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Licensed Unlicensed Requires Authentication Published by De Gruyter Saur May 19, 2008

A Different Way of Knowing: Tools and Strategies for Managing Indigenous Knowledge

Amanda Stevens
From the journal

There is a growing need to preserve indigenous knowledge, as indigenous communities around the world face ongoing threats to the survival of their traditional languages and cultures. Although libraries have not traditionally focused on this area, libraries and information professionals can play an important role in assisting indigenous communities with the management and preservation of traditional knowledge through providing resources and expertise in collection, organization, storage and retrieval. Indigenous knowledge, however, differs greatly from Western knowledge and so it must be managed in unique and sensitive ways that may challenge conventional knowledge management tools and processes, as well as prevalent assumptions about knowledge and information. Indeed, information professionals should work with indigenous communities to develop unique solutions that meet local needs. Three indigenous knowledge management projects in Australia, Canada and the United States are examined to illustrate the different methods and tools that can be used for managing indigenous knowledge to accommodate oral traditions, holistic belief systems, security and access concerns, and technological limitations.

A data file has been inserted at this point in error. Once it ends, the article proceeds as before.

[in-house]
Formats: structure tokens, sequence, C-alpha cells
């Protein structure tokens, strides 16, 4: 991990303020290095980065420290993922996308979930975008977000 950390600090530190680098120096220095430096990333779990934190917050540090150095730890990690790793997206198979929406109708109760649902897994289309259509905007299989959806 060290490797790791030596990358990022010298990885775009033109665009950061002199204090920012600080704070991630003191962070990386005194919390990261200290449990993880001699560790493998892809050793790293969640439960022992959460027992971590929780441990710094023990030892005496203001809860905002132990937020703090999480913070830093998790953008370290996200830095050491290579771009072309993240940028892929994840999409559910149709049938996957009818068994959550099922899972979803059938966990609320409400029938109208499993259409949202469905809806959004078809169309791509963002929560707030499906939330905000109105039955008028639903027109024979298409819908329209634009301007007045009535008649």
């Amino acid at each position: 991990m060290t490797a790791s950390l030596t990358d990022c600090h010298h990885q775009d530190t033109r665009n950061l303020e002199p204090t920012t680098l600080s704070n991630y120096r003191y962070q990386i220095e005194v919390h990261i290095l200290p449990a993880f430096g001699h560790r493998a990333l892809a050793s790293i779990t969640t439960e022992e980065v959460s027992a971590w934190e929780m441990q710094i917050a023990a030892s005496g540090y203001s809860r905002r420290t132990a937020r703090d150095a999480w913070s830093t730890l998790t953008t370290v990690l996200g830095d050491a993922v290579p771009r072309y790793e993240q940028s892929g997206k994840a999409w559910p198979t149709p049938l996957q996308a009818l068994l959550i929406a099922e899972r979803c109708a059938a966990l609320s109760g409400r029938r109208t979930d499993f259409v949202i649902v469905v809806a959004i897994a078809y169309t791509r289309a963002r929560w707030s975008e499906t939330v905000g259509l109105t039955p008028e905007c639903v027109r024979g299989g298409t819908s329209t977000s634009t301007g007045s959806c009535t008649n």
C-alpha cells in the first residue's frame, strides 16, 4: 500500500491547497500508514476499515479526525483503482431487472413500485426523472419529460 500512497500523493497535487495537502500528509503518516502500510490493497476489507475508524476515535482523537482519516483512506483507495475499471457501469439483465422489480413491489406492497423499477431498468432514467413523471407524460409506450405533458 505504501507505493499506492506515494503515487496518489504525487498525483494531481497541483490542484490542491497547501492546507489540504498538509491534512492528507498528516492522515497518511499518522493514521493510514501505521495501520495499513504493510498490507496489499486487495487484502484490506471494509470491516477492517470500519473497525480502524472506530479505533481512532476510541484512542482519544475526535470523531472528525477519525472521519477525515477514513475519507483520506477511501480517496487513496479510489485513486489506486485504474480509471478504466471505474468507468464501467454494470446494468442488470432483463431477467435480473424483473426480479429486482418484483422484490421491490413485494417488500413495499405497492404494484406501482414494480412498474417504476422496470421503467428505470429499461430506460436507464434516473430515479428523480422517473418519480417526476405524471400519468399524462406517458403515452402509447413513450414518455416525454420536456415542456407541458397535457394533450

Amanda Stevens is an MLIS student at the School of Information Management, Dalhousie University, Halifax, Canada. E-mail:

Received: 2007-06-29
Accepted: 2007-07-31
Published Online: 2008-05-19
Published in Print: 2008-March

© 2008 by K. G. Saur Verlag

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